Strand Theatre

1127 Market Street,
San Francisco, CA 94103

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Strand Theatre

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This theatre opened on October 27, 1917 as part of the Grauman chain. It changed hands shortly thereafter and would change hands again in 1925 and 1939.

The West Side Theatre Company operated the Strand Theatre from 1940-1977. With the advent of television in the 1950’s and Market Street starting to decline in the 1960’s, the attendance at the theatre dropped (along with a change in the audience). Programming was triple bills, changed daily, with nightly bingo games.

Mike Thomas and a partner bought the Strand Theatre in 1977. (Thomas would also acquire and operate several other Market Street theatres around this time: the Warfield Theatre, the Crest Theatre, and the Embassy Theatre. He would later start up the independent film distributor Strand Releasing.) Thomas redid the theatre and hired security to help clear out undesirables. In June 1977, Thomas reopened the Strand Theatre with a revival of the Howard Hughes production of “The Outlaw” (which premiered originally down the street in 1943 at the United Artists Theatre aka Market Street Cinema). The show sold out and the Strand Theatre would become a well-known venue for revival cinema. The Strand Theatre also became a popular venue for midnight showings of “The Rocky Horror Picture Show”.

The mid-1980’s took a toll on the Strand Theatre. Home video took a bite into the revival theater business. Market Street would decline further. Then the October 1989 Loma Prieta earthquake would cause the Strand Theatre to close temporarily. (Its neighbor, the Embassy Theatre, wasn’t so lucky, as it was too badly damaged to reopen.) When the Strand Theatre reopened, it was sold to Silver Screen Amusements. (Thomas would still book the theatre.)

In June 1994, the Strand Theatre closed, only to reopen weeks later as a porn theatre showing projected video. The theatre deteriorated even further as it became a haven for crack dealers and hookers. Finally, in early-2003, the city of San Francisco would raid the theatre and shut it down for good. This was also the end to theatres that showed movies on Market Street.

In February 2012, the American Conservatory Theater announced plans to to reopen the Strand Theatre as a 300-seat live theatre.

Contributed by scottfavareille

Recent comments (view all 72 comments)

strand1978 on January 22, 2012 at 10:01 pm

I renovated the Strand in 1977, and operated and programmed it until the late eighties. I’m appearing at Yerba Buena Center on February 16, 2012 for a screening of a film I directed (in 1968) called “Meat Rack” (which features many Market Street theatres) and hope to also talk about my experiences with the Strand. -Mike Thomas

Paula Wirth
Paula Wirth on February 29, 2012 at 10:06 pm

Exciting news, indeed, for those of us who love live theatre performance and historic theaters.

Here’s American Conservatory Theater’s press release:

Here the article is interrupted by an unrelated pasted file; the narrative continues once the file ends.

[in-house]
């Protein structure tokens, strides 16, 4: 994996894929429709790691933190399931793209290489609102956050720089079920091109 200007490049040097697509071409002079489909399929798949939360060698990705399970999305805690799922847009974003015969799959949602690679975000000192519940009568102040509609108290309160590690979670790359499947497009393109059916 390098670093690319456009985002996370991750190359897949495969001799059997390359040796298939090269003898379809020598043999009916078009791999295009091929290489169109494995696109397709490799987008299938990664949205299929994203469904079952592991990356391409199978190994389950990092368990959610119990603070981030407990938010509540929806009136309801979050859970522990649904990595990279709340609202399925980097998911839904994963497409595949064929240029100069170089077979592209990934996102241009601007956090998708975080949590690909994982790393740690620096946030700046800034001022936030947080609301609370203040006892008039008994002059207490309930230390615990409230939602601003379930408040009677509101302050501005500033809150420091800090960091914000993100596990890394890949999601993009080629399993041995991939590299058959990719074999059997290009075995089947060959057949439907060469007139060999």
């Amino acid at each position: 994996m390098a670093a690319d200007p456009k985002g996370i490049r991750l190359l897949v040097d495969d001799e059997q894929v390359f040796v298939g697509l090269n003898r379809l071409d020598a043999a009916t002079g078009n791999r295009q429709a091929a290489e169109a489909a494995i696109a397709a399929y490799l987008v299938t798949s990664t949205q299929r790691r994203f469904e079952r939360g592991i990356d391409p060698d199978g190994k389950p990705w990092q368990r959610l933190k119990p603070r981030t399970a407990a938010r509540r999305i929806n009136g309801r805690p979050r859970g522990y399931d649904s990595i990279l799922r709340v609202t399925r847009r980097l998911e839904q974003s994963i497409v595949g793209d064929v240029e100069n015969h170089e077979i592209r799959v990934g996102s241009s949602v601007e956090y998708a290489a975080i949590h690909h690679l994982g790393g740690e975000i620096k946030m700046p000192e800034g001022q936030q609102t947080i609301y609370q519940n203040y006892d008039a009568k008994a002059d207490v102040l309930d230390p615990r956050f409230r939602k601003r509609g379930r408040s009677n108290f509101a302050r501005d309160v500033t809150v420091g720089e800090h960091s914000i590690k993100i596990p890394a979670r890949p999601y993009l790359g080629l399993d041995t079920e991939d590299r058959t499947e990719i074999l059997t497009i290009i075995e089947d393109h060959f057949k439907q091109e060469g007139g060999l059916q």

Central Market Gains New American Conservatory Theater (A.C.T.) Performance Venue – Transformation of Vacant Mid-Market Strand Theater Furthers Development & Revitalization of Arts District

Also: ACT to revive Mid-Market’s old Strand Theatre

YolandaAnneBrown on March 1, 2012 at 6:12 am

I heard about ACT taking over the building. Although I know some fans would love The Strand to be reborn as a revival house, I’m glad that they’ll be life back into it.

davidkaye on March 1, 2012 at 5:17 pm

Here is a link to a story about the purchase of the Strand by ACT:

Mikeyisirish on June 26, 2012 at 11:50 am

A 2012 photo can be seen here.

hdtv267 on October 8, 2012 at 7:58 am

More about the Strand being taken over by ACT..

hdtv267 on August 5, 2013 at 1:44 pm

Work is beginning on the ACT renovation of the Strand.

It will be divided into three theatres actually.. From today (8/5/13) SF Chronicle..

“The architectural rendering shows 15 rows of seating, steeply raked, on the main floor and another five rows on the balcony, with boxes to the side. As opposed to 1,025 seats at the main stage, known informally as the Geary and formally as the American Conservatory Theater, the Strand will seat 285. Upstairs will be an ultra-experimental "black box” third stage seating 120"

It’s scheduled to re-open in January of 2015.

Link with details including photos is here, if someone wishes to link up, that would be great, and easier for the other members..

GaryParks on March 30, 2014 at 8:42 am

The familiar neon STRAND letters from the marquee are being refurbished at an offsite location, but will be back for an encore at the theatre.

AndrewBarrett on April 24, 2014 at 8:31 pm

According to “The Encyclopedia of the American Theatre Organ” by David L. Junchen, pg. 628, there was a two manual, seven-rank Smith theatre pipe organ installed at the Strand Theatre in San Francisco at some point. No date or further details are given.

Where is this organ (or its parts) today?

I do hope this theatre’s renovation turns out for the best, thanks!

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